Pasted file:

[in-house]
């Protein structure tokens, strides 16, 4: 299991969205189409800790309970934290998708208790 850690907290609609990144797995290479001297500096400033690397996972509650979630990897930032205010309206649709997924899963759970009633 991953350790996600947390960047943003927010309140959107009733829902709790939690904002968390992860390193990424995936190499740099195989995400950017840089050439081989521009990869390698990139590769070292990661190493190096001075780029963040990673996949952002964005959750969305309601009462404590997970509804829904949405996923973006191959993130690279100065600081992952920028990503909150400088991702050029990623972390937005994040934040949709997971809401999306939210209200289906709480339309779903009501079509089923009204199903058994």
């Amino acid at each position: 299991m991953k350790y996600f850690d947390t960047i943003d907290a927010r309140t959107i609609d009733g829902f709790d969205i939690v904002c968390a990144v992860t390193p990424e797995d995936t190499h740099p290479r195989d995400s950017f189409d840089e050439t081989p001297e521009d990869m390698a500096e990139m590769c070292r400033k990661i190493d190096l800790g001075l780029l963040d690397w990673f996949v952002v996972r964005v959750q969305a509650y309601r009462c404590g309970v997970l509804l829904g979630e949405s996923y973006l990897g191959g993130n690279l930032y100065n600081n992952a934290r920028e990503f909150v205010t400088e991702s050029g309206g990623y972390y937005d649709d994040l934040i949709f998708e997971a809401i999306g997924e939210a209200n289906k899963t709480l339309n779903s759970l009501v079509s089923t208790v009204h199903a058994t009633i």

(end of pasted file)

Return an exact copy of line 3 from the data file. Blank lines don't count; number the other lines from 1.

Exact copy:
């Amino acid at each position: 299991m991953k350790y996600f850690d947390t960047i943003d907290a927010r309140t959107i609609d009733g829902f709790d969205i939690v904002c968390a990144v992860t390193p990424e797995d995936t190499h740099p290479r195989d995400s950017f189409d840089e050439t081989p001297e521009d990869m390698a500096e990139m590769c070292r400033k990661i190493d190096l800790g001075l780029l963040d690397w990673f996949v952002v996972r964005v959750q969305a509650y309601r009462c404590g309970v997970l509804l829904g979630e949405s996923y973006l990897g191959g993130n690279l930032y100065n600081n992952a934290r920028e990503f909150v205010t400088e991702s050029g309206g990623y972390y937005d649709d994040l934040i949709f998708e997971a809401i999306g997924e939210a209200n289906k899963t709480l339309n779903s759970l009501v079509s089923t208790v009204h199903a058994t009633i």